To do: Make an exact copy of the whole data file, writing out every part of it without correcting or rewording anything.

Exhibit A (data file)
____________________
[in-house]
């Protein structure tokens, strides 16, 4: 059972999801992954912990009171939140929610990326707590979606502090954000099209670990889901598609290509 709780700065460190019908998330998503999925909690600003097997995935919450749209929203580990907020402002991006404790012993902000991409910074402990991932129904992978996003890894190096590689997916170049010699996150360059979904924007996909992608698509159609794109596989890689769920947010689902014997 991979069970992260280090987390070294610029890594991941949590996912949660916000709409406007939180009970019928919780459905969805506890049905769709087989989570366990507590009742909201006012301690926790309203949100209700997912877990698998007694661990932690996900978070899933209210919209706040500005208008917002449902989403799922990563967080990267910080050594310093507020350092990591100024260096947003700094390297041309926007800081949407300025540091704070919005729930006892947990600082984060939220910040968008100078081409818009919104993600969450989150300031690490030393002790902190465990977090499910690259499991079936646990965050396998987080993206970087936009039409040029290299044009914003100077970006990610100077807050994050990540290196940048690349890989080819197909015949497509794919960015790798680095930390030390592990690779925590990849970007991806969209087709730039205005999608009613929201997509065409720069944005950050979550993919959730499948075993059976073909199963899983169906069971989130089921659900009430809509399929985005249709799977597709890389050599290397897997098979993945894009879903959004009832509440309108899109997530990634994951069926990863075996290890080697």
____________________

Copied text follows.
[in-house]
């Protein structure tokens, strides 16, 4: 059972999801992954912990009171939140929610990326707590979606502090954000099209670990889901598609290509 709780700065460190019908998330998503999925909690600003097997995935919450749209929203580990907020402002991006404790012993902000991409910074402990991932129904992978996003890894190096590689997916170049010699996150360059979904924007996909992608698509159609794109596989890689769920947010689902014997 991979069970992260280090987390070294610029890594991941949590996912949660916000709409406007939180009970019928919780459905969805506890049905769709087989989570366990507590009742909201006012301690926790309203949100209700997912877990698998007694661990932690996900978070899933209210919209706040500005208008917002449902989403799922990563967080990267910080050594310093507020350092990591100024260096947003700094390297041309926007800081949407300025540091704070919005729930006892947990600082984060939220910040968008100078081409818009919104993600969450989150300031690490030393002790902190465990977090499910690259499991079936646990965050396998987080993206970087936009039409040029290299044009914003100077970006990610100077807050994050990540290196940048690349890989080819197909015949497509794919960015790798680095930390030390592990690779925590990849970007991806969209087709730039205005999608009613929201997509065409720069944005950050979550993919959730499948075993059976073909199963899983169906069971989130089921659900009430809509399929985005249709799977597709890389050599290397897997098979993945894009879903959004009832509440309108899109997530990634994951069926990863075996290890080697």